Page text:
The profits from arms sales to the Middle East by members of the AIA are tremendous.  Omitting this aspect obscures the drive by the U.S. for hegemony in the region.  It appears that M-W do not see this drive by the U.S. as a problem.

The AIA itself proudly acknowledges its role:  " is assumed that for any potential sale of U.S. defense equipment, a decision has already been made that such a sale would be consistent with U.S. foreign policy interests...." 6

M-W state that "The US has provided Israel with nearly $3 billion to develop weapons systems, and given it access to such top-drawer weaponry as Blackhawk helicopters and F-16 jets...."  But this is not due to the "Israel Lobby" as defined by M-W.  They don't mention the lobbying efforts by Sikorsky, the manufacturer of the Black Hawks, or Lockheed Martin, the manufacturer of the F-16s.

"Lockheed Martin Aeronautics Company is the world's largest "defense" contractor.  In 2001, Israel decided to purchase 52 additional F-16 fighter jets.  The contract value was reported to be approximately $1.3 billion..."  It has donated over $1 million to members of the US government committees responsible for awarding defence contracts, and in return has been rewarded with orders from the US federal government that are worth $65 million per day....There is also a 'revolving door' between the company and the Bush administration, with personnel working for Lockheed Martin moving to the Pentagon, and vice versa."

The producer of Blackhawk helicopters, "Sikorsky Aircraft Corporation, is a subsidiary of United Technologies Corporation.  In February 2001, Sikorsky was awarded a $211.8 million contract for 24 additional Black Hawk helicopters to serve the Israeli Air Force."7

"These companies targeted members of House and Senate Appropriations subcommittees, which allocate federal defense money, and the Armed Service committees.  Both companies spend heavily on lobbyists in Washington." 8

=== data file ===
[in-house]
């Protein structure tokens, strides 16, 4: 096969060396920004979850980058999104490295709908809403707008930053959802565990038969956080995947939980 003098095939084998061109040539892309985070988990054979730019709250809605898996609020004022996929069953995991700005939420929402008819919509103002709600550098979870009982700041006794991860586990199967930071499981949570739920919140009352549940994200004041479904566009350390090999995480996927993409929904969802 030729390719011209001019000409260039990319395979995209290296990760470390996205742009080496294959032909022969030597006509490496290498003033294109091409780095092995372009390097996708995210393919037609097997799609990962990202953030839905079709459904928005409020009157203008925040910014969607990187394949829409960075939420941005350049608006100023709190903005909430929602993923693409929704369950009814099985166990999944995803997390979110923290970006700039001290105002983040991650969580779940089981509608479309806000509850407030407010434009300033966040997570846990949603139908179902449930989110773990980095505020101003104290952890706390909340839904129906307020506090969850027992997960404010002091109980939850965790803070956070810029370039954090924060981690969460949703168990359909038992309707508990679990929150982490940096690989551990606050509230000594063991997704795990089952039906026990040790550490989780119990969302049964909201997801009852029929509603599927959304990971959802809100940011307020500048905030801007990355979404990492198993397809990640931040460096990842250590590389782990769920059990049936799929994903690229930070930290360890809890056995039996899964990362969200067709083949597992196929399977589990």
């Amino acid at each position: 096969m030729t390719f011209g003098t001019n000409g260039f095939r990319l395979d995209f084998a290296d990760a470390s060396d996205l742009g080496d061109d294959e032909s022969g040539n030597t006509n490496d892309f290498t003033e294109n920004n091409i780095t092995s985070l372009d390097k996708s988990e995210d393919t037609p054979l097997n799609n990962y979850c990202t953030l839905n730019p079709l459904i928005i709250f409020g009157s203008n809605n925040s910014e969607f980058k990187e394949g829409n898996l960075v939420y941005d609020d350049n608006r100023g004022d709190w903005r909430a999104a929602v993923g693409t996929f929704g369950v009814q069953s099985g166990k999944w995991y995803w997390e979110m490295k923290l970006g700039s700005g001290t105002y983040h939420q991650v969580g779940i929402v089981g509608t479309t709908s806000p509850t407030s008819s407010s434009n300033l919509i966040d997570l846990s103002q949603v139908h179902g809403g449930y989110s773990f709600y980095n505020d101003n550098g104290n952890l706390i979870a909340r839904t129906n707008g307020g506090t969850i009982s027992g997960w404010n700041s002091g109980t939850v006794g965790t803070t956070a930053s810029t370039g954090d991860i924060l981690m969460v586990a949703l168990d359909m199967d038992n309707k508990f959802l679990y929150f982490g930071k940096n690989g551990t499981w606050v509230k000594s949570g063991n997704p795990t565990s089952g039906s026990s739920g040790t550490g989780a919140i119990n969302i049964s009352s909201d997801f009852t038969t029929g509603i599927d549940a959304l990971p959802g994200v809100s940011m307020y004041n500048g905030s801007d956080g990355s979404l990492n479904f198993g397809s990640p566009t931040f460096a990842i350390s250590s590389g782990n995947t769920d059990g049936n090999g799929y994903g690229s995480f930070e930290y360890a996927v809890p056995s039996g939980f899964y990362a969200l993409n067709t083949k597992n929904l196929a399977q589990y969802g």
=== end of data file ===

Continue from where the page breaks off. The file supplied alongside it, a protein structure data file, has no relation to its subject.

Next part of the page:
Can we imagine that Sikorsky and Lockheed Martin don't have vested interests in U.S. foreign policy?  Yet M-W make absolutely no mention of this kind of influence and it is not included in their definition of the Israel lobby.

M-W express concern that the U.S. isn't getting its money's worth from Israel, but they ignore benefits the U.S. currently receives from Israel.  While giving a good account of past assistance and cooperation with U.S. foreign policy, M-W tacitly convey the idea that currently it's a one-way street.  That is, that the U.S. is completely supporting Israel and getting nothing worthwhile in return.

But there are many ways Israel helps U.S. aggression today.  Two right-wing governments are supporting each other and gaining from each other.

As Joseph Massad has written in Al Ahram, " is in fact the very centrality of Israel to US strategy in the Middle East that accounts, in part, for the strength of the pro-Israel lobby and not the other way around.... The fact that it is more powerful than any other foreign lobby on Capitol Hill testifies to the importance of Israel in US strategy and not to some fantastical power that the lobby commands independent of and extraneous to the US 'national interest'  The pro-Israel lobby could not sell its message... if Israel was a communist or anti-imperialist country or if Israel opposed US policy elsewhere n the world."  4

Douglas Feith, currently U.S. Under Secretary of Defense for Policy, once explained that "...Israel has formidable military forces, intelligence capabilities, militarily relevant R&D skills, strategically located ports and airfields, training facilities, medical infrastructure, and high-quality equipment maintenance skills.  Israel willingly allows the U.S. to benefit from all this.  Without Israel, the U.S. couldn't duplicate these benefits in the Middle East, even if we spent many billions of dollars."10

Today, Israel is actively providing aid to the U.S. in Iraq.

In the words of an Associated Press release, "After decades of U.S. military aid and defense cooperation, the U.S. military is permeated by technology developed in Israel." 11

A remarkable story in the Los Angeles Times has recently reported on the advice and support that the U.S. receives from Israel on how to fight the insurgency in Iraq.  Here are some excerpts.

"In the last six months, U.S. Army commanders, Pentagon officials and military trainers have sought advice from Israeli intelligence and security officials on everything from how to set up roadblocks to the best way to bomb suspected guerrilla hide-outs in an urban area.

"Israeli and American officials confirm that ... the Pentagon is increasingly seeking advice from the Israeli military on how to defeat the sort of insurgency that Israel has long experience confronting.